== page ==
Atoms are made up of even smaller particles, such as protons and neutrons, which are formed from even smaller particles known as quarks. Subatomic particles form atoms, which in turn create molecules, the basic building blocks of matter.
Just as atoms can be combined to create different types of matter, subatomic particles are used to create different types of atoms. Protons and neutrons make up the nucleus of atoms, and it is the different combinations and configurations of these subatomic particles that are responsible for providing different types of atoms with various properties. Protons, neutrons and heavier particles, known as hadrons, are created from even smaller subatomic particles, known as quarks.Learn More
The smallest unit of matter is the atom. In the fifth century B.C., Democritus proposed that matter can only be cut up to a certain point. At that point, that smallest particle still retains the properties of that substance.Full Answer >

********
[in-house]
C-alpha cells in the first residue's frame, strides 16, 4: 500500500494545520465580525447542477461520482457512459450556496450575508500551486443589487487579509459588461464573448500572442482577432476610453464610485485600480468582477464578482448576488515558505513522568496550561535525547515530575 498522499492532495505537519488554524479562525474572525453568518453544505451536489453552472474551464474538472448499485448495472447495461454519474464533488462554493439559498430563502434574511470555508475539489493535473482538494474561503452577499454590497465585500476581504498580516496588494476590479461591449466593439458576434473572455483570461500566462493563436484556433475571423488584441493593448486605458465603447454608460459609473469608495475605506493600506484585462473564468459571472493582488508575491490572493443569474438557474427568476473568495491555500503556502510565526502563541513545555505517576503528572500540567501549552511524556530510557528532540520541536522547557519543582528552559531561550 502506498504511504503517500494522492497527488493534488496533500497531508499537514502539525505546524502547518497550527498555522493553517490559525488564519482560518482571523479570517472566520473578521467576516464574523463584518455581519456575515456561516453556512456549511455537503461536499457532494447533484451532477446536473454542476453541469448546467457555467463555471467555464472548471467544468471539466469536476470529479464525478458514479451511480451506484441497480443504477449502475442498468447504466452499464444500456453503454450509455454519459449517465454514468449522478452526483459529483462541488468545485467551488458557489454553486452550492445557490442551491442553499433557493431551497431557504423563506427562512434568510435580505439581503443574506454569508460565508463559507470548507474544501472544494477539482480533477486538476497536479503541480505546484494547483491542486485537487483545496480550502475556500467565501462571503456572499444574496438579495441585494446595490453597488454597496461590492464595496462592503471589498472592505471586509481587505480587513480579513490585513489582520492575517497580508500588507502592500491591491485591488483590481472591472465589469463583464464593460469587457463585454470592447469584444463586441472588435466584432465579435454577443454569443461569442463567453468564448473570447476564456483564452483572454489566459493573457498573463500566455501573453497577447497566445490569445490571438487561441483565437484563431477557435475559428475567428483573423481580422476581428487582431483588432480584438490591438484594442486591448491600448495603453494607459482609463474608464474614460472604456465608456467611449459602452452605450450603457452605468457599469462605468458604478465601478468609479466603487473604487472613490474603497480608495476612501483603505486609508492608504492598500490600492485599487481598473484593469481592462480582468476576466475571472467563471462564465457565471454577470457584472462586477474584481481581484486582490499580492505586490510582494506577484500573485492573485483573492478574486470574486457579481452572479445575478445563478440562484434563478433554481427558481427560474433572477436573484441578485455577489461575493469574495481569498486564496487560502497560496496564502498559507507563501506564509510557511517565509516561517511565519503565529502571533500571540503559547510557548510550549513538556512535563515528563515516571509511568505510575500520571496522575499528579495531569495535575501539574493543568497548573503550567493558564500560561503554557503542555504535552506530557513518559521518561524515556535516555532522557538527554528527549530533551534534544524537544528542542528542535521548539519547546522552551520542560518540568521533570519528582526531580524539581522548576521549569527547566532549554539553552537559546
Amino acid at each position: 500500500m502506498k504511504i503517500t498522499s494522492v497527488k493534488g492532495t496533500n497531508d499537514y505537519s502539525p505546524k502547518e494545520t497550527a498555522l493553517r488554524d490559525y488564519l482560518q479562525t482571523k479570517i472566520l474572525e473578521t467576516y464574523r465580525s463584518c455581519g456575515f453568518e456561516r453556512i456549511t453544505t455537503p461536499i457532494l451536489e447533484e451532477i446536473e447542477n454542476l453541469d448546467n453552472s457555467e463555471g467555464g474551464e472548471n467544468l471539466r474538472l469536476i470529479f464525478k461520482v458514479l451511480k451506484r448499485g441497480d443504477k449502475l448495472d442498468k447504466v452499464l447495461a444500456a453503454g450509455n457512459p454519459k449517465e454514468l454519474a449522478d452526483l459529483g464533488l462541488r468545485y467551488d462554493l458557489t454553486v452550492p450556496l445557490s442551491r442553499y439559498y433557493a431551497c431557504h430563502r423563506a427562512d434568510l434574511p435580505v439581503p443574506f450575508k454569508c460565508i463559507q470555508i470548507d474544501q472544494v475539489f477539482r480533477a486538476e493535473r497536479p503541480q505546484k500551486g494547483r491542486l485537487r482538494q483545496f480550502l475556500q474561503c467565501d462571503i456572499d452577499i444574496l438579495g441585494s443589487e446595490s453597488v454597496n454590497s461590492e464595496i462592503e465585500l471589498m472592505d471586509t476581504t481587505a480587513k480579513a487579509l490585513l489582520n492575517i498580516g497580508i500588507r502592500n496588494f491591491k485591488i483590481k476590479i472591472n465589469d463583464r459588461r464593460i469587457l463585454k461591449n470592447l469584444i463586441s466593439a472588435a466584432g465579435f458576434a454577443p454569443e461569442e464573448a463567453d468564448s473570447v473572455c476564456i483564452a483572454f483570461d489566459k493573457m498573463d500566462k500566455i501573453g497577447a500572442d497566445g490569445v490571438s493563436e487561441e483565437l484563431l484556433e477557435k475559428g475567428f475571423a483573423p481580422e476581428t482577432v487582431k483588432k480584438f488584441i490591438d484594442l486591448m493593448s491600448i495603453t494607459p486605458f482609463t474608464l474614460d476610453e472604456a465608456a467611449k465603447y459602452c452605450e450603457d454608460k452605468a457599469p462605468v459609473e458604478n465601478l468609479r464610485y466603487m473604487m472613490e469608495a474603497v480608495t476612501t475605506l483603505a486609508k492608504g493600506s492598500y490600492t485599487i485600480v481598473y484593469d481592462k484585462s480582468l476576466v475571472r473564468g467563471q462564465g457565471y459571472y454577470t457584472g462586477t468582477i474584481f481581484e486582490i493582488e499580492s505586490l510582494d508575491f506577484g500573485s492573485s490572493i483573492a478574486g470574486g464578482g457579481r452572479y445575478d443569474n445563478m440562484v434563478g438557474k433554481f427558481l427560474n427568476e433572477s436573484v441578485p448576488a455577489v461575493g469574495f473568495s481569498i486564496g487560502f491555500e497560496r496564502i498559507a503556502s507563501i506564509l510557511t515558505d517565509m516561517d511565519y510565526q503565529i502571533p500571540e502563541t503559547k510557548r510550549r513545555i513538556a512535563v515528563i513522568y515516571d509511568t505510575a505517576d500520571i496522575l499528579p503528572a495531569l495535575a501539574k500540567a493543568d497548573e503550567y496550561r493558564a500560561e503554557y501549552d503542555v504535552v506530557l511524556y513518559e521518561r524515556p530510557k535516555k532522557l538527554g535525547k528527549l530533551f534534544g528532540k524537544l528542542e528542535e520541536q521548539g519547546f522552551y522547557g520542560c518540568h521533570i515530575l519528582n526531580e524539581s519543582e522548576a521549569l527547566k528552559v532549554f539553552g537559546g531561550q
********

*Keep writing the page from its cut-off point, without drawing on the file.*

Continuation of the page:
One example of E=m*c^2 is the equation that demonstrates the conversion of 1 kg of matter into 9.0*(10^16) J of energy. Examples of E=m*c^2, or the mass-energy equivalence equation, can be found in physics classrooms in equations that convert matter to energy and vice versa. The formula is based on the theory that matter is directly proportional to energy.Full Answer >
The halogen with the least negative electron affinity is astatine, which has an electron affinity of -270 kilojoules per mole. The lower electron affinity is related to the larger atomic size of astatine. In larger atoms, electrons will not be as attracted to the nucleus.Full Answer >
Albert Einstein used mathematics and physics to prove properties of physics about which he and other scientists theorized. For instance, his work on Brownian motion, which involved vibrations caused when atoms collide with one another, proved that atoms and molecules actually exist.Full Answer >